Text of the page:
It has been barely been two years since the financial crisis saw the gurus writing off index investing as a strategy that “doesn’t work anymore.” Today the critics are still at it, but they’re no longer sounding the alarm about stocks: now the target is bonds. One adviser recently told me that “the bond index funds you recommend in your Couch Potato portfolios will soon be a disaster.”
Why the doomsday predictions? Because most people think that after two decades of trending downward, interest rates are due to start edging up. And if they do, bond prices could crash. Since bond index funds simply deliver the returns of the overall market—and there’s no fund manager trying to forecast interest rates—they would crash too. The critics are saying that the passive approach to bond investing that worked wonders during the last 20 years has run its course. They think investors should run, not walk, to the markets to dump their bond index funds. But will Couch Potatoes really face a fixed-income disaster?
Don’t confuse different rates
To find out, I turned to Norbert Schlenker of Libra Investment Management in Salt Spring Island, B.C. He explained that when you talk about interest rates you have to be specific: there are many different rates, and they don’t all behave the same way.
The media tend to focus on what’s called the overnight rate, which is set by the Bank of Canada. It’s the shortest of short-term rates, and it has a big influence on lenders: banks use it to set their prime rate, so it affects what we pay on variable mortgages and lines of credit. But here’s the important point: the overnight rate doesn’t drive what happens in the bond market.
Central banks have little control over the yields on 5- and 10-year bonds, Schlenker explains, and those rates march to different drummers. “The short end of the yield curve doesn’t act like the middle or the long end,” he says. For example, the Bank of Canada lowered the overnight rate three times in 2009 and raised it three times in 2010. But the yields on 5- and 10-year government bonds trended the other way: they rose in 2009 and declined in 2010.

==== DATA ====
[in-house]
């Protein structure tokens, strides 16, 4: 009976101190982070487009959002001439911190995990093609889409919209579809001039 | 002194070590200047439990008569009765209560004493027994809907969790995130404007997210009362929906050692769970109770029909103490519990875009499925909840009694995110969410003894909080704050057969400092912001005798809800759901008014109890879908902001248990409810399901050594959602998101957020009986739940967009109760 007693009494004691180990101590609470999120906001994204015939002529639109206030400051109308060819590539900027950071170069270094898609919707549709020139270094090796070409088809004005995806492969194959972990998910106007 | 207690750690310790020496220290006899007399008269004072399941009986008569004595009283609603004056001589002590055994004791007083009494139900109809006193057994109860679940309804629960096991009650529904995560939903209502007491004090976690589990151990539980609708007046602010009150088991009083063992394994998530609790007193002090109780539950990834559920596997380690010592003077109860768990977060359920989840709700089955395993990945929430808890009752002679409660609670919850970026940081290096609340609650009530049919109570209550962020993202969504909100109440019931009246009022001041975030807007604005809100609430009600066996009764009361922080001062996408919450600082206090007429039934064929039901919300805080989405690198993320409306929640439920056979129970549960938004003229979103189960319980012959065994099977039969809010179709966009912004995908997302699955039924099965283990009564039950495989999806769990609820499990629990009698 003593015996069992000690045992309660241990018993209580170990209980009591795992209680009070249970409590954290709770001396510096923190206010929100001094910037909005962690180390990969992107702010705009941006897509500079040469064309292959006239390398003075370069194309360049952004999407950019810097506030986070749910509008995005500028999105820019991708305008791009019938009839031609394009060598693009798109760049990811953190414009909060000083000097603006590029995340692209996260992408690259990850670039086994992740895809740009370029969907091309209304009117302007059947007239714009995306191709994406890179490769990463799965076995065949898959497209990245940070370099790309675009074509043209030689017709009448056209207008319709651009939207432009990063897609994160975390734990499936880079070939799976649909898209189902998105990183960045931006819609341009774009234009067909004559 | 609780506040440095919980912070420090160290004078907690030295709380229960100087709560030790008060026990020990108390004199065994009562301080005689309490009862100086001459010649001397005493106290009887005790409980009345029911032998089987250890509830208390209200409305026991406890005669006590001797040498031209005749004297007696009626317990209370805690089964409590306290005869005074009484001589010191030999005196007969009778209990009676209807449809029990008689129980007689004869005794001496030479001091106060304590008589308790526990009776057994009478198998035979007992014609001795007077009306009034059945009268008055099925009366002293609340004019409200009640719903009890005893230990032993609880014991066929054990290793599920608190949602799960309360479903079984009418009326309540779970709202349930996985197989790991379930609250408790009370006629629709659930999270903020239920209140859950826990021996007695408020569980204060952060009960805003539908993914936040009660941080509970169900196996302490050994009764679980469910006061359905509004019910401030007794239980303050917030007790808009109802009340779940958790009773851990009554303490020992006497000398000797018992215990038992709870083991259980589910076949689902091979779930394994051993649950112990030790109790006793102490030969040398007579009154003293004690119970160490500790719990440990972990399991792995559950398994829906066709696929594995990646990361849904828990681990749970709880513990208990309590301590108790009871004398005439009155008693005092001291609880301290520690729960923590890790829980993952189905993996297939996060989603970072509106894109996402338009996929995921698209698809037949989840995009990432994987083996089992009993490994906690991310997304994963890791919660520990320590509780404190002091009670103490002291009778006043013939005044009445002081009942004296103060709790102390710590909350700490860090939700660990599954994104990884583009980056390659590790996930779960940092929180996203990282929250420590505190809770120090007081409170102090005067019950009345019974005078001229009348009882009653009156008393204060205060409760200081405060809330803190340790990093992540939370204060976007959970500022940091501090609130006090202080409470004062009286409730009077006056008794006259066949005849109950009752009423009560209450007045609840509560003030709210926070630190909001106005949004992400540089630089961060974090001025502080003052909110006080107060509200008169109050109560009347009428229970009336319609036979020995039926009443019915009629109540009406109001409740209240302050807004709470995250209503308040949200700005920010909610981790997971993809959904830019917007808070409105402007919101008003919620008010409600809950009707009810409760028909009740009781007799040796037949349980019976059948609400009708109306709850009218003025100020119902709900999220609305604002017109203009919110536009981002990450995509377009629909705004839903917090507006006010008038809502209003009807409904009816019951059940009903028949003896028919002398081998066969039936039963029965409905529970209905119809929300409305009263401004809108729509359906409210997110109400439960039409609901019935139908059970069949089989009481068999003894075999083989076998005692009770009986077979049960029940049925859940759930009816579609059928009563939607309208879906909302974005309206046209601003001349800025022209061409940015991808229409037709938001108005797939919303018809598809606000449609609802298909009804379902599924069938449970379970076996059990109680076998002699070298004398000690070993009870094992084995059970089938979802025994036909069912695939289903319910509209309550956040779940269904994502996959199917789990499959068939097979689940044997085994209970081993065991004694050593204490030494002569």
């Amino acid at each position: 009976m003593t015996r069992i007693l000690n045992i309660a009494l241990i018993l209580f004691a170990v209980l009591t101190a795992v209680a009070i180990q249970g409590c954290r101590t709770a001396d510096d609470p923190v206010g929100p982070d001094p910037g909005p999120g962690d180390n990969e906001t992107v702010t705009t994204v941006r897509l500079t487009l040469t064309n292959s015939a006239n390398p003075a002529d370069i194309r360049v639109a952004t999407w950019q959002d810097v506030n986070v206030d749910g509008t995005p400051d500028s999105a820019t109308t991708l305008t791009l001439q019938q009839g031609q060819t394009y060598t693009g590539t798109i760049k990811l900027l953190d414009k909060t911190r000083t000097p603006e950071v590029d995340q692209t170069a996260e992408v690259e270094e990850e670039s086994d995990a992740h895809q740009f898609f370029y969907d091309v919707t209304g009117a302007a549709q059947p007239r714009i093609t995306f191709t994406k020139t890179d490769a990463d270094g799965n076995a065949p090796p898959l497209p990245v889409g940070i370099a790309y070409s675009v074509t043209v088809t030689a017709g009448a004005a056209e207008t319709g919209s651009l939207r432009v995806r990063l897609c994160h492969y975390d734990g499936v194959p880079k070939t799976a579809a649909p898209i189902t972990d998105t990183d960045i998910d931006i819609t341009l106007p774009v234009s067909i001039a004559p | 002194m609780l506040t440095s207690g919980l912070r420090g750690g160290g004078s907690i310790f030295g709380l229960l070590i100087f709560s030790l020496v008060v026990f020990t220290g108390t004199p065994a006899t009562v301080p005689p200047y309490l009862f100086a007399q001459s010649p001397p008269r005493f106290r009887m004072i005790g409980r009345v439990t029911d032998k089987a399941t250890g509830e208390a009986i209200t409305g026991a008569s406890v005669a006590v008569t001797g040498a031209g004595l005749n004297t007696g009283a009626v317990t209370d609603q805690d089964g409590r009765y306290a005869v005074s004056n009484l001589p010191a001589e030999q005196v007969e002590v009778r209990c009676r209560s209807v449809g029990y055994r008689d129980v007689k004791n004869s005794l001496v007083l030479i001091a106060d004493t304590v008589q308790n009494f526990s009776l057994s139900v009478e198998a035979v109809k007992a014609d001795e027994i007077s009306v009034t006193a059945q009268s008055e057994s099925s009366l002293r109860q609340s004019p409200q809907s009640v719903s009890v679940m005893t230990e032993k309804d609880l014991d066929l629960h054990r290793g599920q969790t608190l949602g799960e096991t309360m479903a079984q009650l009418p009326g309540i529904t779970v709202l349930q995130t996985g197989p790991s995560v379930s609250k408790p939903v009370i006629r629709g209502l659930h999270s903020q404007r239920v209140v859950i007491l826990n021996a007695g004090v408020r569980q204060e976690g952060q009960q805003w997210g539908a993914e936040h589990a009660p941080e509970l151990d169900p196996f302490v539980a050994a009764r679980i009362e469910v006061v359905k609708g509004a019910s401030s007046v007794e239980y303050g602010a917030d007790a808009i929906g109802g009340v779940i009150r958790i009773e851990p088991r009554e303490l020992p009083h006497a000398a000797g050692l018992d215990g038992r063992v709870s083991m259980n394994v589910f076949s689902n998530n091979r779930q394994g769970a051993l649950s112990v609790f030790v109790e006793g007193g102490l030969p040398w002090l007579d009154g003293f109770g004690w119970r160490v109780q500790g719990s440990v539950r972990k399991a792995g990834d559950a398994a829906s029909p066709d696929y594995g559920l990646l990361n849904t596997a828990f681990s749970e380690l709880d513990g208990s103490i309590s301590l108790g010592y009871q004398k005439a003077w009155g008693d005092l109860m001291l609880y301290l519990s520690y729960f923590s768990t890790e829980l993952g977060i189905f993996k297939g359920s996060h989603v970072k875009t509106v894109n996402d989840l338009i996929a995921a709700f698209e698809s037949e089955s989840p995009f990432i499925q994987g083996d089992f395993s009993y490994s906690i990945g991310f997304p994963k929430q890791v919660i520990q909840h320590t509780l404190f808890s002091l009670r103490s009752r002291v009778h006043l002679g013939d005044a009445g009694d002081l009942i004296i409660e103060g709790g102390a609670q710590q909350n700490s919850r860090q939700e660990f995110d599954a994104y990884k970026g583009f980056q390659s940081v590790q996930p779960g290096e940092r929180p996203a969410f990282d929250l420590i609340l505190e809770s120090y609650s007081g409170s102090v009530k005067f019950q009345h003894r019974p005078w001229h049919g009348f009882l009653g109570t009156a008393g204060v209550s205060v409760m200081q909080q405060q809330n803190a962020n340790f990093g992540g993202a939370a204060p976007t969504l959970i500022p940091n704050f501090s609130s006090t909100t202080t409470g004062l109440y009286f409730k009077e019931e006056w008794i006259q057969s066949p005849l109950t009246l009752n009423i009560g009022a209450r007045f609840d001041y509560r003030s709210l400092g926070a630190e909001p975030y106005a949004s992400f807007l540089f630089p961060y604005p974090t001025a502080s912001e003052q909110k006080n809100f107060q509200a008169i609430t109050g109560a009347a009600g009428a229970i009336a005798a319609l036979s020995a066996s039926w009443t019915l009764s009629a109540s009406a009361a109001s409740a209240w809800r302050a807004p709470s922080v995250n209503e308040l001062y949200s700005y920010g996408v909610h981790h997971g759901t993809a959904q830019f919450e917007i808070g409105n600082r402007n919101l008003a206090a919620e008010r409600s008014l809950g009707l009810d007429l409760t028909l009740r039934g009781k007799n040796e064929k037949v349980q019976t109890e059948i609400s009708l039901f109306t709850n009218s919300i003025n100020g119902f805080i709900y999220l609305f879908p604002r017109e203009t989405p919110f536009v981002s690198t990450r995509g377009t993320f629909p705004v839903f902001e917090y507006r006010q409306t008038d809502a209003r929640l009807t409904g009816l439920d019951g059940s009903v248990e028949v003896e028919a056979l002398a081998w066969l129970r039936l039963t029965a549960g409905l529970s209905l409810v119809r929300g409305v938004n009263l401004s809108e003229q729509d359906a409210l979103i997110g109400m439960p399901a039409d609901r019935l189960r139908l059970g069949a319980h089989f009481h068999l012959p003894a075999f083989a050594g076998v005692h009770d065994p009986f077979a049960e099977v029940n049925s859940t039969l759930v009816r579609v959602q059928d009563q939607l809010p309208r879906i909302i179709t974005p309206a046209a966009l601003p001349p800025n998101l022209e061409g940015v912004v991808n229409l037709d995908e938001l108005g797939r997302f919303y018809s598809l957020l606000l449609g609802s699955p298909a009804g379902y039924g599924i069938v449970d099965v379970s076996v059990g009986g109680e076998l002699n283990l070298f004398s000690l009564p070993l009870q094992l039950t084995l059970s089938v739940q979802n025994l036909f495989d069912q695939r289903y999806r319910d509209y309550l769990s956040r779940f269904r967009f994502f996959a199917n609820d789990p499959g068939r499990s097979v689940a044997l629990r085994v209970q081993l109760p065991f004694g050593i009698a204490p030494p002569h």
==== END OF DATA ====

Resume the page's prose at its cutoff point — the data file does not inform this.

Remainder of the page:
Know your numbers
So which interest rates will have the greatest effect on a bond index fund? To answer that question, Schlenker explains that you need to know two important numbers, both of which you can learn by looking at the fund’s fact sheet or its website.
The first is the “average term to maturity” of the bonds in your fund. The index mutual funds and exchange-traded funds we recommend in the Couch Potato portfolios track the broad DEX Universe Bond Index, which includes a wide range of maturities, from one year to more than 25 years. The average term, however, is between nine and 10 years. That tells you that your fund will behave much like 10-year bonds, and won’t be affected by short-term rates at all.
The second important measure is the fund’s “duration.” This number indicates a bond fund’s sensitivity to interest rate movements: the longer the duration, the more value your fund will lose if rates rise. Funds tracking the DEX Universe have a duration of about six years. That means if the rate rises by one percentage point—and it has to be the rate that corresponds to the correct average term to maturity—then the fund will fall in value by six percentage points.
Stay in for the duration
The key message for investors is to make sure your time horizon is at least as long as the duration of your bond fund. “If you do that, everything will wash out in the end,” Schlenker explains.
In other words, if you need your money in three years—to pay for a child’s education or a down payment, for example—then you should not be holding a broad-based fund with a duration of six. You should be in a short-term bond fund with a duration less than three—perhaps even a three-year GIC—or you risk losing some of your capital. “But if you have an investing horizon of 10 years, or 20 years, then investing in something that tracks the DEX Universe is perfectly fine,” says Schlenker.
Fixed-income investors often forget that there’s a silver lining in the black cloud of rising rates: new bonds have higher coupons, which means more interest income down the road. In any bond fund, the manager is constantly collecting interest payments and cashing in bonds as they mature. He then invests that money in new bonds with higher yields. “If you can hang on for the whole duration, the increased coupon will bail you out. You will be no worse off than if you invested in T-bills.”
Does that mean Couch Potatoes should expect their bond funds to deliver 8% annualized returns, as the broad-market bond index has done since 1991? Absolutely not. But bond index funds should still be part of any long-term portfolio, even if there is a risk of short-term pain.
“It would be wonderful if everyone could invest in a portfolio where everything only went up in value,” Schlenker says. “But that happens to absolutely nobody. If we own a diversified portfolio of stocks, some of them will be down in a year’s time, but in most cases we’re comfortable that they will come back. That holds true for bonds as well.”